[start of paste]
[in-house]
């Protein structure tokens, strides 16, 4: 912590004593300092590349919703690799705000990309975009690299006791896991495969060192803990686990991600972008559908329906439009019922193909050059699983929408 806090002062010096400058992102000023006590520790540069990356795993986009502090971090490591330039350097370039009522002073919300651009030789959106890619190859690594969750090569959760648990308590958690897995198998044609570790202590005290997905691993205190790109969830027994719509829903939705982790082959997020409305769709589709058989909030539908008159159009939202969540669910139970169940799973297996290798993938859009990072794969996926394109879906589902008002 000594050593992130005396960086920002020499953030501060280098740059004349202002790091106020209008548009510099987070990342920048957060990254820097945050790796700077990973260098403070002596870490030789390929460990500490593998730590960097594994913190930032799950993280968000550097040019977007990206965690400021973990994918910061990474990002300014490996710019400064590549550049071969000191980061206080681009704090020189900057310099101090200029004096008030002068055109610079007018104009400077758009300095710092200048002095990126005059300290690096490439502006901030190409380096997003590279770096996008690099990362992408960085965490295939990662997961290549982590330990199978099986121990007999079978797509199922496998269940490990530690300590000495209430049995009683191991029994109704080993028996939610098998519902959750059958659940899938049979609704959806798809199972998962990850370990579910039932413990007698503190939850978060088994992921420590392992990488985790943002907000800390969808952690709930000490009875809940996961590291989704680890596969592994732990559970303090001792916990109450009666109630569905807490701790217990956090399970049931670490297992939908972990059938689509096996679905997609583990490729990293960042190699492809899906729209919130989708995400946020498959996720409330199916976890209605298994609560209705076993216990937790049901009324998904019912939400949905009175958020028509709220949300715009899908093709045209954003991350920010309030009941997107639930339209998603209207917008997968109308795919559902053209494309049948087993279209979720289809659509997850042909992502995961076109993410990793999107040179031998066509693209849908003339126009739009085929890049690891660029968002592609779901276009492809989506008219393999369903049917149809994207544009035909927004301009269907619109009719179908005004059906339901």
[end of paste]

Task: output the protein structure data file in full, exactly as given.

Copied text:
[in-house]
């Protein structure tokens, strides 16, 4: 912590004593300092590349919703690799705000990309975009690299006791896991495969060192803990686990991600972008559908329906439009019922193909050059699983929408 806090002062010096400058992102000023006590520790540069990356795993986009502090971090490591330039350097370039009522002073919300651009030789959106890619190859690594969750090569959760648990308590958690897995198998044609570790202590005290997905691993205190790109969830027994719509829903939705982790082959997020409305769709589709058989909030539908008159159009939202969540669910139970169940799973297996290798993938859009990072794969996926394109879906589902008002 000594050593992130005396960086920002020499953030501060280098740059004349202002790091106020209008548009510099987070990342920048957060990254820097945050790796700077990973260098403070002596870490030789390929460990500490593998730590960097594994913190930032799950993280968000550097040019977007990206965690400021973990994918910061990474990002300014490996710019400064590549550049071969000191980061206080681009704090020189900057310099101090200029004096008030002068055109610079007018104009400077758009300095710092200048002095990126005059300290690096490439502006901030190409380096997003590279770096996008690099990362992408960085965490295939990662997961290549982590330990199978099986121990007999079978797509199922496998269940490990530690300590000495209430049995009683191991029994109704080993028996939610098998519902959750059958659940899938049979609704959806798809199972998962990850370990579910039932413990007698503190939850978060088994992921420590392992990488985790943002907000800390969808952690709930000490009875809940996961590291989704680890596969592994732990559970303090001792916990109450009666109630569905807490701790217990956090399970049931670490297992939908972990059938689509096996679905997609583990490729990293960042190699492809899906729209919130989708995400946020498959996720409330199916976890209605298994609560209705076993216990937790049901009324998904019912939400949905009175958020028509709220949300715009899908093709045209954003991350920010309030009941997107639930339209998603209207917008997968109308795919559902053209494309049948087993279209979720289809659509997850042909992502995961076109993410990793999107040179031998066509693209849908003339126009739009085929890049690891660029968002592609779901276009492809989506008219393999369903049917149809994207544009035909927004301009269907619109009719179908005004059906339901």